If you want to know what ethnicity I am, ask me, but do not assume. Children are impressionable and we should not encourage this behavior, because this is the environment that I, as a person of color, experienced when growing up. 

If you want to know what ethnicity I am, ask me, but do not assume.”

I received fewer questions about being Muslim, but received and heard more racist comments. I do not fit the standard of a traditional Muslim woman and understand where these comments stem from. I do not wear a hijab because my family believes it is a woman’s choice whether or not she wants to wear a hijab. For my system of beliefs, it’s not required. 

A pattern I have noticed about these racist comments is that they are often made by males. In middle school, I was told jokes about 9/11. I recall one as, “What type of pizza did the twin towers order? A plane pizza.” In response to that comment, I told the boy that it was racist and offensive, but he disagreed because the joke was not towards me. I seriously questioned whether or not I was in the right and if it was racist. I told my brother what happened and he said it was. 

Nowadays, in RV’s halls, I hear male students recite words from the Quran as though they have no meaning. “Allahu Akbar” is the most common phrase used meaning, “God is the greatest.” Saying it with the wrong intention is disrespectful, and saying it because you know someone is Muslim is racist. These are holy words Muslims recite when they pray. Unless you have respect for Islam, do not repeat it.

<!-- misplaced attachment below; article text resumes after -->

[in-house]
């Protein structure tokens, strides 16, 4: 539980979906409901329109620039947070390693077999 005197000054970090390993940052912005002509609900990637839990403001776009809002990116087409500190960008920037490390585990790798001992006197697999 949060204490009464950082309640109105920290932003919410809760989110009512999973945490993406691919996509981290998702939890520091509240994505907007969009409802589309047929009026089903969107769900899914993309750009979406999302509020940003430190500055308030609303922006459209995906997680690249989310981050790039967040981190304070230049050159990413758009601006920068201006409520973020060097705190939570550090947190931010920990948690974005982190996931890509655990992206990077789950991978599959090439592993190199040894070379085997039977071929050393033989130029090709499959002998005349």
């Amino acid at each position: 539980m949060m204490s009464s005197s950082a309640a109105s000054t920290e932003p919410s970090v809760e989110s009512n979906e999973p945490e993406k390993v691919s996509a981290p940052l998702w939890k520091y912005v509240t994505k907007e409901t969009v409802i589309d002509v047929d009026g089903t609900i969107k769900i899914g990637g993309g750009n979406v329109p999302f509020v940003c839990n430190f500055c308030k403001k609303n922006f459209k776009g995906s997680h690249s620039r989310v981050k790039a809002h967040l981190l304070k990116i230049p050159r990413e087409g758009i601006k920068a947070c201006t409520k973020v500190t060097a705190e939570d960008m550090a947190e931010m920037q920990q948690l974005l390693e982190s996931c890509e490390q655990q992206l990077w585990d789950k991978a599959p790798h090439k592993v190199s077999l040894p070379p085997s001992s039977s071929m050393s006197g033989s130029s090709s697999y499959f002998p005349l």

Recently, RV made breakthroughs with the establishment of different extracurricular activities and spaces for different groups to celebrate their identities and explore different experiences. Despite these leaps, I continued to feel ostracized in some of my classes. In one of my history classes, my classmates and I were asked to assume what type of Asian some students were, and in other classes we were asked to assume the different races of members in the class. I found the activity disrespectful, and there are better ways to encourage learning about different cultural practices and beliefs. While some of my classmates had no problem with it, some of us were uncomfortable and refused to participate in the activity. 

It never hurts for there to be after-school activities or events that teach students about different cultures. Even an elective is not a bad idea. There is a whole rainbow of skin tones, ethnicities and beliefs out there, beyond just black and white. Those students deserve some time and empathy too.

Stop teaching children to assume things about people’s identities, and instead teach them to ask and listen. The sooner we put an end to the behavior of assuming, the closer we are as people to be open-minded about those around us.